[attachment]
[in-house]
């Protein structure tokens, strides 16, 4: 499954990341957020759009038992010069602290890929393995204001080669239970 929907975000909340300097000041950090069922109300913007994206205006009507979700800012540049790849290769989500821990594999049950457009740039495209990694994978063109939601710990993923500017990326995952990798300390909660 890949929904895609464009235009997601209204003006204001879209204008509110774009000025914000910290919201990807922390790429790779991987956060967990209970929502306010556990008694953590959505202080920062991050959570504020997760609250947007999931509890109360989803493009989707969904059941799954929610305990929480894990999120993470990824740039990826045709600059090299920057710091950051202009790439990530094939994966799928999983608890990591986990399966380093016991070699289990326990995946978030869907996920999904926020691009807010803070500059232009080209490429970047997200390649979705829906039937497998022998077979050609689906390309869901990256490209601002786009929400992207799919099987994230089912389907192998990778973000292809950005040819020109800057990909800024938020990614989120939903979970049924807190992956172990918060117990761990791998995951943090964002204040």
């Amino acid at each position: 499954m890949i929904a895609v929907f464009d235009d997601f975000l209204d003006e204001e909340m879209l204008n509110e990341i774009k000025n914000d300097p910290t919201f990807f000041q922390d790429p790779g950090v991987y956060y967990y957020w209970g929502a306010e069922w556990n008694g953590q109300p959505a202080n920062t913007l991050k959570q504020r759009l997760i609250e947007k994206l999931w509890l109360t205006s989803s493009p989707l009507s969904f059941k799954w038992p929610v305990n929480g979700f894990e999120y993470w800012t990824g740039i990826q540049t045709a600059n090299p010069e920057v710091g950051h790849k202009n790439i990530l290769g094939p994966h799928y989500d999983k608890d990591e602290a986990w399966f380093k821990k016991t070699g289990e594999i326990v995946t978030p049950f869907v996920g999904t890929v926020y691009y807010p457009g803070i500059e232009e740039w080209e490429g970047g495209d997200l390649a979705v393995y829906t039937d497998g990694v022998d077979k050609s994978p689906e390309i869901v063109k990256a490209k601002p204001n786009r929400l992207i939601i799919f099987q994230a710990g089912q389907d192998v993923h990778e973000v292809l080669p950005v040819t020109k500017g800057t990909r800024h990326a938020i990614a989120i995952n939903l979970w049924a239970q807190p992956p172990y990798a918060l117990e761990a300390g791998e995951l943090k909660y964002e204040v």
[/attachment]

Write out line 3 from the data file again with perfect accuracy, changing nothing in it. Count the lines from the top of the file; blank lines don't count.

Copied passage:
């Amino acid at each position: 499954m890949i929904a895609v929907f464009d235009d997601f975000l209204d003006e204001e909340m879209l204008n509110e990341i774009k000025n914000d300097p910290t919201f990807f000041q922390d790429p790779g950090v991987y956060y967990y957020w209970g929502a306010e069922w556990n008694g953590q109300p959505a202080n920062t913007l991050k959570q504020r759009l997760i609250e947007k994206l999931w509890l109360t205006s989803s493009p989707l009507s969904f059941k799954w038992p929610v305990n929480g979700f894990e999120y993470w800012t990824g740039i990826q540049t045709a600059n090299p010069e920057v710091g950051h790849k202009n790439i990530l290769g094939p994966h799928y989500d999983k608890d990591e602290a986990w399966f380093k821990k016991t070699g289990e594999i326990v995946t978030p049950f869907v996920g999904t890929v926020y691009y807010p457009g803070i500059e232009e740039w080209e490429g970047g495209d997200l390649a979705v393995y829906t039937d497998g990694v022998d077979k050609s994978p689906e390309i869901v063109k990256a490209k601002p204001n786009r929400l992207i939601i799919f099987q994230a710990g089912q389907d192998v993923h990778e973000v292809l080669p950005v040819t020109k500017g800057t990909r800024h990326a938020i990614a989120i995952n939903l979970w049924a239970q807190p992956p172990y990798a918060l117990e761990a300390g791998e995951l943090k909660y964002e204040v």